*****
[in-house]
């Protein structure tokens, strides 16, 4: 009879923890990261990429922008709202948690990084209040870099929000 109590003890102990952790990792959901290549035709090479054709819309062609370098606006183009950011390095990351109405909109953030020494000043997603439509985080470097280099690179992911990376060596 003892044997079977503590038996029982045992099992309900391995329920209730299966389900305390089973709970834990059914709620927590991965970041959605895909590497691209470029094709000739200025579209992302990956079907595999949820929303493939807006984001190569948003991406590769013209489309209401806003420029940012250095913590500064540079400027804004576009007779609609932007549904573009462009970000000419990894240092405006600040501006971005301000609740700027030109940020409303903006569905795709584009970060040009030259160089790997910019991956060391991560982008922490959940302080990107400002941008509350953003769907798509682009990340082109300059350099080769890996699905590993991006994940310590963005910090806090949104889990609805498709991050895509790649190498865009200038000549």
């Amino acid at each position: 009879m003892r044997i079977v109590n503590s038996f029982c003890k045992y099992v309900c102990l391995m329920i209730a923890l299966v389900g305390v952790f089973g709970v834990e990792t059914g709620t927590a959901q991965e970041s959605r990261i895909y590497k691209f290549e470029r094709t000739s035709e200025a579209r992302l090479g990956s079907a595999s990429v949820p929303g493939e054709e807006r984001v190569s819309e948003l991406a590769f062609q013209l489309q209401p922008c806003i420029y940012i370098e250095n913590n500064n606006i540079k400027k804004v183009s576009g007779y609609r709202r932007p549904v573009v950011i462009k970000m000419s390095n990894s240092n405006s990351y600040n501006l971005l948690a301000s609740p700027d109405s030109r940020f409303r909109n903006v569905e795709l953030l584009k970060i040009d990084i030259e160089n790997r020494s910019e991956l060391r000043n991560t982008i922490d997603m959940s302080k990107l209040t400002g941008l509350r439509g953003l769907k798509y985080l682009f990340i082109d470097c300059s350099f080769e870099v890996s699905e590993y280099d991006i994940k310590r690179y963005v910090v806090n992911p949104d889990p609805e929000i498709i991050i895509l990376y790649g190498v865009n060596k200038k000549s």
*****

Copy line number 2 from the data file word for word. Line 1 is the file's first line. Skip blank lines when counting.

């Protein structure tokens, strides 16, 4: 009879923890990261990429922008709202948690990084209040870099929000 109590003890102990952790990792959901290549035709090479054709819309062609370098606006183009950011390095990351109405909109953030020494000043997603439509985080470097280099690179992911990376060596 003892044997079977503590038996029982045992099992309900391995329920209730299966389900305390089973709970834990059914709620927590991965970041959605895909590497691209470029094709000739200025579209992302990956079907595999949820929303493939807006984001190569948003991406590769013209489309209401806003420029940012250095913590500064540079400027804004576009007779609609932007549904573009462009970000000419990894240092405006600040501006971005301000609740700027030109940020409303903006569905795709584009970060040009030259160089790997910019991956060391991560982008922490959940302080990107400002941008509350953003769907798509682009990340082109300059350099080769890996699905590993991006994940310590963005910090806090949104889990609805498709991050895509790649190498865009200038000549």